Democracy from the Inside Out [Parker Palmer]
Webcast Sponsored by Leadership Wisconsin, the Dane County UW-Extension Office, Kids Voting Wisconsin and the Wisconsin Institute for Public Policy and Service, acclaimed author and education scholar Parker Palmer led a discussion on “doing democracy from the inside out” during a webcast held October 11, 2011 in both Madison and at the Center for Civic Engagement in Wausau.
Local leaders and educators convened at the webcast to watch, share thoughts, and consider a number of ideas introduced in Palmer’s new book “Healing the Heart of Democracy: The Courage to Create a Politics Worthy of the Human Spirit.” This newly-released work has been in development since 2004-2005 and is comprised of numerous conversations with Palmer’s cohorts, colleagues and supporters, as well as ideas generated at two national conferences on democracy in 2010. “All of this,” says Parker, “helped make the book much better than it would have been had I been working alone.”
The book looks with realism and hope at how to deal with American political tensions for the sake of the common good. Building on his decades of social activism and inner life exploration, Palmer examines ways to restore the invisible infrastructure of American politics by seeking answers to democracy’s dilemmas within and between citizens. He points the way to a politics rooted in the commonwealth of creativity and courage still found among “We the People.”
“Democracy,” writes Palmer, “is a non-stop experiment in the strengths and weaknesses of our political institutions, local communities, and the human heart. The experiment is endless, unless we blow up the lab, and the explosives to do the job are found within us. But so also is the heart’s alchemy that can turn suffering into compassion, conflict into community, and tension into energy for creativity amid democracy’s demands.”
Palmer names the “habits of the heart” that responsible and concerned citizens need to revitalize national politics and shows how these habits can be formed in the everyday venues of their lives. He proposes practical, promising ways to restore a government “of the people, by the people, for the people. Palmer writes: “For those of us who want democracy to survive and thrive, the heart is where the work begins—that grounded place in each of us where we can overcome fear, rediscover that we are members of one another, and embrace the conflicts that threaten our unity as openings to new life for us and for our nation.”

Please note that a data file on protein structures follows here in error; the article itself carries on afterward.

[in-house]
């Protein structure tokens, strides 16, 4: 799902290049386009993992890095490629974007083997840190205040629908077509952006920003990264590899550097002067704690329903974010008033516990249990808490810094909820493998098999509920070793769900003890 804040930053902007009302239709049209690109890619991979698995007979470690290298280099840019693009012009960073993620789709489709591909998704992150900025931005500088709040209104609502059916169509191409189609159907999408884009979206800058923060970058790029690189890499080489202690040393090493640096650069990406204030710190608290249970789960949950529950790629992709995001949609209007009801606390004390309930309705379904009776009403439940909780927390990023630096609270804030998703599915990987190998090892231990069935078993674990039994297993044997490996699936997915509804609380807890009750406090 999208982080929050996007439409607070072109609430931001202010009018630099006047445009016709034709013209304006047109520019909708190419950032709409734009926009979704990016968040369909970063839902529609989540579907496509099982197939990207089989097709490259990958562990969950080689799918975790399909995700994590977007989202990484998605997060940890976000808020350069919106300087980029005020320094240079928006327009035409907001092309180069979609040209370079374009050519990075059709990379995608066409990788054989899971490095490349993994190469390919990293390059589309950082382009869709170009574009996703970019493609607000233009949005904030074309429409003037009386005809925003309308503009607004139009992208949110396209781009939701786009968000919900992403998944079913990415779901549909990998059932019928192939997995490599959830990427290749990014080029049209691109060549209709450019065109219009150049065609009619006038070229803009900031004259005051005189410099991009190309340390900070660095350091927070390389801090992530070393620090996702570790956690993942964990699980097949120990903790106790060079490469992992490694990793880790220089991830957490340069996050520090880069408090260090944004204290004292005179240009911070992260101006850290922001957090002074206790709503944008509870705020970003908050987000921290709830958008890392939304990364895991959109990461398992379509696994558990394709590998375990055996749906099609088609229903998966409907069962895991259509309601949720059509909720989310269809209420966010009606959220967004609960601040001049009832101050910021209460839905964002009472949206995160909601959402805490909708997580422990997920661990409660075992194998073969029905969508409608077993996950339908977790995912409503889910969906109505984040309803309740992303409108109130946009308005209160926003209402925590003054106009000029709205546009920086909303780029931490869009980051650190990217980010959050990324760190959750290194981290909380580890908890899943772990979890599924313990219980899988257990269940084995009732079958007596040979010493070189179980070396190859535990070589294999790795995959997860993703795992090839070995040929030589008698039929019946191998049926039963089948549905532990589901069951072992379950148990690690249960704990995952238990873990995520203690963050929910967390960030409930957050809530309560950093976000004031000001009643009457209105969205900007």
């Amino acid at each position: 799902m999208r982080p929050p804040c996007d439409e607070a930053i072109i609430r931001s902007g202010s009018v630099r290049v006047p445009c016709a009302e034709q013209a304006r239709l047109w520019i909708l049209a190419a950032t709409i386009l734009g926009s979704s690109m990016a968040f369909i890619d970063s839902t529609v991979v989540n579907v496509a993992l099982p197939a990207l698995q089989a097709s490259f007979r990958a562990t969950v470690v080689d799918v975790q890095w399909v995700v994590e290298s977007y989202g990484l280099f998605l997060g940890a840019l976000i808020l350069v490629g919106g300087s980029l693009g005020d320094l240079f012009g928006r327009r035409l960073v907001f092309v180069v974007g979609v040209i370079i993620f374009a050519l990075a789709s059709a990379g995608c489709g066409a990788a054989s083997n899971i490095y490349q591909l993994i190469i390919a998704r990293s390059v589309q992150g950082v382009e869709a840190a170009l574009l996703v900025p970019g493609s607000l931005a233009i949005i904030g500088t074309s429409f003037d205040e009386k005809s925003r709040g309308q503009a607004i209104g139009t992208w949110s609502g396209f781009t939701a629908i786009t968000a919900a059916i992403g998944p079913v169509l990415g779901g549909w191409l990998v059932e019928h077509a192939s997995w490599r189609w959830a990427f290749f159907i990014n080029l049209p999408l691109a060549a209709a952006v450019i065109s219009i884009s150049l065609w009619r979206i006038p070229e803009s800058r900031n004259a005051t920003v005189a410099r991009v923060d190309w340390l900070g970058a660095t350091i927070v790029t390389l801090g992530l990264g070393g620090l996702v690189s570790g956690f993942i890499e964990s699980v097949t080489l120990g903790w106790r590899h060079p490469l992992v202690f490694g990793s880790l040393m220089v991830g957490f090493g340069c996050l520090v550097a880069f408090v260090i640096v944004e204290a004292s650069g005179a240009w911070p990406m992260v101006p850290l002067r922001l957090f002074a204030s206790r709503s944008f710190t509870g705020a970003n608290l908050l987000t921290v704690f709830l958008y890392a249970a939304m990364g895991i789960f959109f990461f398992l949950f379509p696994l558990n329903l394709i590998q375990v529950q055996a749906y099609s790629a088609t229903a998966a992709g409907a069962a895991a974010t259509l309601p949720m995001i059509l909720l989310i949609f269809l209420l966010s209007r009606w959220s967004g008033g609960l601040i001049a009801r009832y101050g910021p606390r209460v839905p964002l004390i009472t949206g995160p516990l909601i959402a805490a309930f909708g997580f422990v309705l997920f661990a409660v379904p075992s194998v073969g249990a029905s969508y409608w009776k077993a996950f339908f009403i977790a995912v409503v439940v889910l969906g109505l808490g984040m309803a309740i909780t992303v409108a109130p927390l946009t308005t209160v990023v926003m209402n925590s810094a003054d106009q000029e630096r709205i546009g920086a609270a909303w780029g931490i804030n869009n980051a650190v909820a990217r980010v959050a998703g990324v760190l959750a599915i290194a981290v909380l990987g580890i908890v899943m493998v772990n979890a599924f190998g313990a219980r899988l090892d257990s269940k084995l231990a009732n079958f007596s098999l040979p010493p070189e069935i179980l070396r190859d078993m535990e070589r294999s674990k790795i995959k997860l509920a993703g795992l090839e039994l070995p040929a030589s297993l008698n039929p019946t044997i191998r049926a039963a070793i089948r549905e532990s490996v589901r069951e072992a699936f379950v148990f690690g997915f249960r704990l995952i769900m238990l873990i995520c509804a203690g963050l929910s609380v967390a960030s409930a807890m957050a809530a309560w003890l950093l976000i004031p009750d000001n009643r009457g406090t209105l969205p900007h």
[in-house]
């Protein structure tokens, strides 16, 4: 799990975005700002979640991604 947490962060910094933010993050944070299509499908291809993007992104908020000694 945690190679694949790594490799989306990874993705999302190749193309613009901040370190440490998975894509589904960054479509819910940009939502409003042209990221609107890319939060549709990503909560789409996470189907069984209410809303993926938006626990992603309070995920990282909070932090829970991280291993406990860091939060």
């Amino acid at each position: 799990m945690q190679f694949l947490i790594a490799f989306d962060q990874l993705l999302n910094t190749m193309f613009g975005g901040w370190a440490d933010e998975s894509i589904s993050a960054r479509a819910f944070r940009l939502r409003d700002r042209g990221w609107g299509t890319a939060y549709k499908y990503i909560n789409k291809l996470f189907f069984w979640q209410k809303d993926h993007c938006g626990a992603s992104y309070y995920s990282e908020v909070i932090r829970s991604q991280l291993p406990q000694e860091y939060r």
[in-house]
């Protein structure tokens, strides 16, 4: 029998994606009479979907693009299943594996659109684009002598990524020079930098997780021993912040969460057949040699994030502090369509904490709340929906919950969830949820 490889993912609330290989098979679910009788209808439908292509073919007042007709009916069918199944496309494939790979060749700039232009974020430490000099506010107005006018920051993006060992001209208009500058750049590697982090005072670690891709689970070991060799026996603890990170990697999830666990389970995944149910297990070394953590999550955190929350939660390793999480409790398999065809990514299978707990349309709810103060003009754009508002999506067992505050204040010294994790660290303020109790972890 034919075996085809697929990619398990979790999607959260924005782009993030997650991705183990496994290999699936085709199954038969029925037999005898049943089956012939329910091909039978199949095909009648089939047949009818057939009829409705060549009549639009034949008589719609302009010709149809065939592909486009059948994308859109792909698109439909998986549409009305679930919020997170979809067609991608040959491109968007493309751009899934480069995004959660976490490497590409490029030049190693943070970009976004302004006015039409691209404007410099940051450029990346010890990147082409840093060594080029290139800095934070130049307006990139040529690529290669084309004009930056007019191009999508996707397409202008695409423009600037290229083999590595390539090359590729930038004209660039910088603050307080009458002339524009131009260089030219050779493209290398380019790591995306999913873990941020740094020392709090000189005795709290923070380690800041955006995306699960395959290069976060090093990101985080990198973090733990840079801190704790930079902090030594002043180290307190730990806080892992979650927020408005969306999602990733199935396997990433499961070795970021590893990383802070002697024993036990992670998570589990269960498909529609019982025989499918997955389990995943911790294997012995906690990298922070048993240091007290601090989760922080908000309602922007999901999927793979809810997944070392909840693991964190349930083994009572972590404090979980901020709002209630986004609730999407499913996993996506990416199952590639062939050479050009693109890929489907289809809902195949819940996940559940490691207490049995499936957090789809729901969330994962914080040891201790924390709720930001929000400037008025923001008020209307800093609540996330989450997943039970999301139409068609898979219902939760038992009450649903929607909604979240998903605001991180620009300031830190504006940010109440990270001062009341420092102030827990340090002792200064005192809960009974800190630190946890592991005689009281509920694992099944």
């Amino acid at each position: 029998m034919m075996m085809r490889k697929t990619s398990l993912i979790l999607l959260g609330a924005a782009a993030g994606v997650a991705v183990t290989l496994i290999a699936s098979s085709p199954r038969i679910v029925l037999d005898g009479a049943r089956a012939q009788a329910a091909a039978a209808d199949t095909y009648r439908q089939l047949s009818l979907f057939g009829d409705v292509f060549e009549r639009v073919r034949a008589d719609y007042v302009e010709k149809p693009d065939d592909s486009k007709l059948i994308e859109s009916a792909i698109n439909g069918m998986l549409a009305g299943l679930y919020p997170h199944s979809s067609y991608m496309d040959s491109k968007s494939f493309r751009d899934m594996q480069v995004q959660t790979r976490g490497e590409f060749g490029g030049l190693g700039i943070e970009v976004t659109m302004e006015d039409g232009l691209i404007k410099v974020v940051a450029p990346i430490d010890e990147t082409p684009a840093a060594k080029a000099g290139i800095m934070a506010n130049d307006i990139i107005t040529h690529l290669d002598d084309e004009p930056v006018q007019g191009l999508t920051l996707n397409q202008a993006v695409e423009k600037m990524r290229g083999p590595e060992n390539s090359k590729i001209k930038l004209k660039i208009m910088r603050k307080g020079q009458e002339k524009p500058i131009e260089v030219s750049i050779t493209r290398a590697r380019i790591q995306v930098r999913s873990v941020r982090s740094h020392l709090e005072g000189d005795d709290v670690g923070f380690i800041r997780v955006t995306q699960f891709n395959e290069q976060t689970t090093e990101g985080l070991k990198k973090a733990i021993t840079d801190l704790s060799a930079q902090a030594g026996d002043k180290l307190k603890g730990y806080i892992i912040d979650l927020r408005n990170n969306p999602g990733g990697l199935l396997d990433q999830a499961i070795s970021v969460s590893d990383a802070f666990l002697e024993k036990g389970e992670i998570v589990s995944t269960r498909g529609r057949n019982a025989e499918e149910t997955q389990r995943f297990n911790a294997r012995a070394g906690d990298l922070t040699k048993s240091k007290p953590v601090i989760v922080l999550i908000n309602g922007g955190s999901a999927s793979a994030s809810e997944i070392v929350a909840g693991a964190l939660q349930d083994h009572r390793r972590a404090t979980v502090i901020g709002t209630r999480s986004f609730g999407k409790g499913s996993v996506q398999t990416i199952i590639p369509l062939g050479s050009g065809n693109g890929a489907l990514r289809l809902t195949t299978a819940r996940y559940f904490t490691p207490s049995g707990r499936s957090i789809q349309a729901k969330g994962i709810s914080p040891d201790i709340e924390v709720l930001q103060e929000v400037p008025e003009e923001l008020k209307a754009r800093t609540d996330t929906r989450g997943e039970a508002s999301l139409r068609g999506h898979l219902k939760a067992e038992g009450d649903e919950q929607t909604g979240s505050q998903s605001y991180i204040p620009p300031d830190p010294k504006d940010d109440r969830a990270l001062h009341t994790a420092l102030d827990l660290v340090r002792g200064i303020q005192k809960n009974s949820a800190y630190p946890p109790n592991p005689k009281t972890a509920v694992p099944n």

Parker J. Palmer has authored nine books—including the bestsellers The Courage to Teach, Let Your Life Speak, and A Hidden Wholeness— and his writings speak deeply to many people in many walks of life. Palmer is the founder of the Center for Courage & Renewal which, since 1997—working through a network that now numbers one hundred sixty facilitators in thirty states and fifty cities— has offered programs to help teachers, physicians, clergy and others “ rejoin soul and role,” renewing their passion for their work, reclaiming its basic values and deepening their service to others. More than 25,000 people have been directly touched by Courage & Renewal programs and retreats to date, and Palmer’s work has been recognized with ten honorary doctorates and many national awards, including the 2010 William Rainey Harper Award, previously won by Margaret Mead, Paulo Freire, and Elie Wiesel.
Congressman John Lewis, recipient of the Martin Luther King Jr. Nonviolent Peace Prize and the Presidential Medal of Freedom says, “We have been trying to bridge the great divides in this great country for a long time. In this book, Parker J. Palmer urges us to ‘keep on walking, keep on talking’—just as we did in the civil rights movement—until we cross those bridges together.” Bill Shore, founder of Share Our Strength, author, The Imaginations of Unreasonable Men, calls the book “…the most important manifesto in generations for breaking through the divisiveness that has paralyzed our democracy.”
Peter Block and John McKnight, co-authors of The Abundant Community, posit that this new work “…breaks new ground in marrying the capacity of the human heart with the tensions inherent in politics [and] breathes new life into what it means to be a citizen—accountable, compassionate, fiercely realistic.” And Carrie Newcomer, activist and singer-songwriter, The Geography of Light and Before and After, calls the book “…a courageous work that is honest and true, human and humble, glitteringly intelligent and unabashedly hopeful. Palmer gives us constructive language, historical context and a practical vision for how we as individuals and communities can get to the real heart of the matter.”